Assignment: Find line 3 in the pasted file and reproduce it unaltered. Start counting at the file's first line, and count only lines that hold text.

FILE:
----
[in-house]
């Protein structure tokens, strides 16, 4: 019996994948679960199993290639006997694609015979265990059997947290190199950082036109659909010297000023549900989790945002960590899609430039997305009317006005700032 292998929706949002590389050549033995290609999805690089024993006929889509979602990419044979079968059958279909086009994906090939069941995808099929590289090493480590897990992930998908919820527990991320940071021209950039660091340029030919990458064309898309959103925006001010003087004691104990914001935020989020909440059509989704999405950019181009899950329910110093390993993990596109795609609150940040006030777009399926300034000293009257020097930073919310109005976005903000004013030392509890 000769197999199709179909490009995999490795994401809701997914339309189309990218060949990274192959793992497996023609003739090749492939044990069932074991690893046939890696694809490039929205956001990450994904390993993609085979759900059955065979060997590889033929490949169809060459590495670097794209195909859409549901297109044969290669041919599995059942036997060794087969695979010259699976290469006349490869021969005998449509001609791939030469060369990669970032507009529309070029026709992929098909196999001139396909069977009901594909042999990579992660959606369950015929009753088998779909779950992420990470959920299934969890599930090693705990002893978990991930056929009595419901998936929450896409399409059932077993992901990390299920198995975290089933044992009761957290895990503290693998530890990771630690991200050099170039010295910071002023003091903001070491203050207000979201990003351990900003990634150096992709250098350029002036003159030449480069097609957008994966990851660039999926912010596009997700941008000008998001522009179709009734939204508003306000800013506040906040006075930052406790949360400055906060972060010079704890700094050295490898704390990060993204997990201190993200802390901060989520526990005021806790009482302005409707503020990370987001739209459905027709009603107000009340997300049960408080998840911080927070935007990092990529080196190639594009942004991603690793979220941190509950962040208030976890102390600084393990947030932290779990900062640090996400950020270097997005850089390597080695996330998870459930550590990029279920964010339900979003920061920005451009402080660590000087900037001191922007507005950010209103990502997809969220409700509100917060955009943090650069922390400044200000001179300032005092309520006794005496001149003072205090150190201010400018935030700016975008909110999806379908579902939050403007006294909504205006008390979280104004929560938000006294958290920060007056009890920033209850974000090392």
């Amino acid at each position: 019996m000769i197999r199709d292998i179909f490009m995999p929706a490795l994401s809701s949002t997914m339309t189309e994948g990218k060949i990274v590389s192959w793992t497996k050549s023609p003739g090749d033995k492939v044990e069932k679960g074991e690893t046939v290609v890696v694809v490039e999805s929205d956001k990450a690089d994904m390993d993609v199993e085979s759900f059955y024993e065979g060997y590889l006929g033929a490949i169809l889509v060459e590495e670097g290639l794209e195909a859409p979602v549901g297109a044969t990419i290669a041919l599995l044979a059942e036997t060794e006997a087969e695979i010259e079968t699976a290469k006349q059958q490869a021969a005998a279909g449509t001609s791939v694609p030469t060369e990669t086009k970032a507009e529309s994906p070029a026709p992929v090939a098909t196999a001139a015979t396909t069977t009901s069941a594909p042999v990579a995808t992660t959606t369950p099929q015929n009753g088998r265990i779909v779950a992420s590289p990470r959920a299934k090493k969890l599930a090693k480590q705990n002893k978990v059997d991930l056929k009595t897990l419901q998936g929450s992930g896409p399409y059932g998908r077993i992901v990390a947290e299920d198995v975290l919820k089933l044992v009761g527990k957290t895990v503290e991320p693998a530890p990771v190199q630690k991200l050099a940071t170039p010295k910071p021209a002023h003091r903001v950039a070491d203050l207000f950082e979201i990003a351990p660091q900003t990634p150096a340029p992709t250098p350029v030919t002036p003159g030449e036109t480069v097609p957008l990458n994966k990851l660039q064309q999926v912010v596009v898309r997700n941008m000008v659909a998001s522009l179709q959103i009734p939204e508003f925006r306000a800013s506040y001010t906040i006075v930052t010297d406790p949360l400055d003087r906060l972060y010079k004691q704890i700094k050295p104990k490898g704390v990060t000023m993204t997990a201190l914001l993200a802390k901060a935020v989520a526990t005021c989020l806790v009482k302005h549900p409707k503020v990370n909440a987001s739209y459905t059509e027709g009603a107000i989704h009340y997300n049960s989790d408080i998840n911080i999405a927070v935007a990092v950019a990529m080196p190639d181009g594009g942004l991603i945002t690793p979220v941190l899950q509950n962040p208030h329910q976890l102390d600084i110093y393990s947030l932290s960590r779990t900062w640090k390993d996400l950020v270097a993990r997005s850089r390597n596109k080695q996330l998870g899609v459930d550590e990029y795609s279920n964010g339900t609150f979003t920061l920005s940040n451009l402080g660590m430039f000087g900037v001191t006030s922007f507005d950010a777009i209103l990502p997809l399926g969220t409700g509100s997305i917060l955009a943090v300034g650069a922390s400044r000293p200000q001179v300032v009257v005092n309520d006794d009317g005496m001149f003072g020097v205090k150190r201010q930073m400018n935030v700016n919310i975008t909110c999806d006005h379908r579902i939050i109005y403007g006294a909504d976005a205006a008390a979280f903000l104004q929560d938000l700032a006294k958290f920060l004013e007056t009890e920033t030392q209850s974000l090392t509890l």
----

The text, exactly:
């Amino acid at each position: 019996m000769i197999r199709d292998i179909f490009m995999p929706a490795l994401s809701s949002t997914m339309t189309e994948g990218k060949i990274v590389s192959w793992t497996k050549s023609p003739g090749d033995k492939v044990e069932k679960g074991e690893t046939v290609v890696v694809v490039e999805s929205d956001k990450a690089d994904m390993d993609v199993e085979s759900f059955y024993e065979g060997y590889l006929g033929a490949i169809l889509v060459e590495e670097g290639l794209e195909a859409p979602v549901g297109a044969t990419i290669a041919l599995l044979a059942e036997t060794e006997a087969e695979i010259e079968t699976a290469k006349q059958q490869a021969a005998a279909g449509t001609s791939v694609p030469t060369e990669t086009k970032a507009e529309s994906p070029a026709p992929v090939a098909t196999a001139a015979t396909t069977t009901s069941a594909p042999v990579a995808t992660t959606t369950p099929q015929n009753g088998r265990i779909v779950a992420s590289p990470r959920a299934k090493k969890l599930a090693k480590q705990n002893k978990v059997d991930l056929k009595t897990l419901q998936g929450s992930g896409p399409y059932g998908r077993i992901v990390a947290e299920d198995v975290l919820k089933l044992v009761g527990k957290t895990v503290e991320p693998a530890p990771v190199q630690k991200l050099a940071t170039p010295k910071p021209a002023h003091r903001v950039a070491d203050l207000f950082e979201i990003a351990p660091q900003t990634p150096a340029p992709t250098p350029v030919t002036p003159g030449e036109t480069v097609p957008l990458n994966k990851l660039q064309q999926v912010v596009v898309r997700n941008m000008v659909a998001s522009l179709q959103i009734p939204e508003f925006r306000a800013s506040y001010t906040i006075v930052t010297d406790p949360l400055d003087r906060l972060y010079k004691q704890i700094k050295p104990k490898g704390v990060t000023m993204t997990a201190l914001l993200a802390k901060a935020v989520a526990t005021c989020l806790v009482k302005h549900p409707k503020v990370n909440a987001s739209y459905t059509e027709g009603a107000i989704h009340y997300n049960s989790d408080i998840n911080i999405a927070v935007a990092v950019a990529m080196p190639d181009g594009g942004l991603i945002t690793p979220v941190l899950q509950n962040p208030h329910q976890l102390d600084i110093y393990s947030l932290s960590r779990t900062w640090k390993d996400l950020v270097a993990r997005s850089r390597n596109k080695q996330l998870g899609v459930d550590e990029y795609s279920n964010g339900t609150f979003t920061l920005s940040n451009l402080g660590m430039f000087g900037v001191t006030s922007f507005d950010a777009i209103l990502p997809l399926g969220t409700g509100s997305i917060l955009a943090v300034g650069a922390s400044r000293p200000q001179v300032v009257v005092n309520d006794d009317g005496m001149f003072g020097v205090k150190r201010q930073m400018n935030v700016n919310i975008t909110c999806d006005h379908r579902i939050i109005y403007g006294a909504d976005a205006a008390a979280f903000l104004q929560d938000l700032a006294k958290f920060l004013e007056t009890e920033t030392q209850s974000l090392t509890l």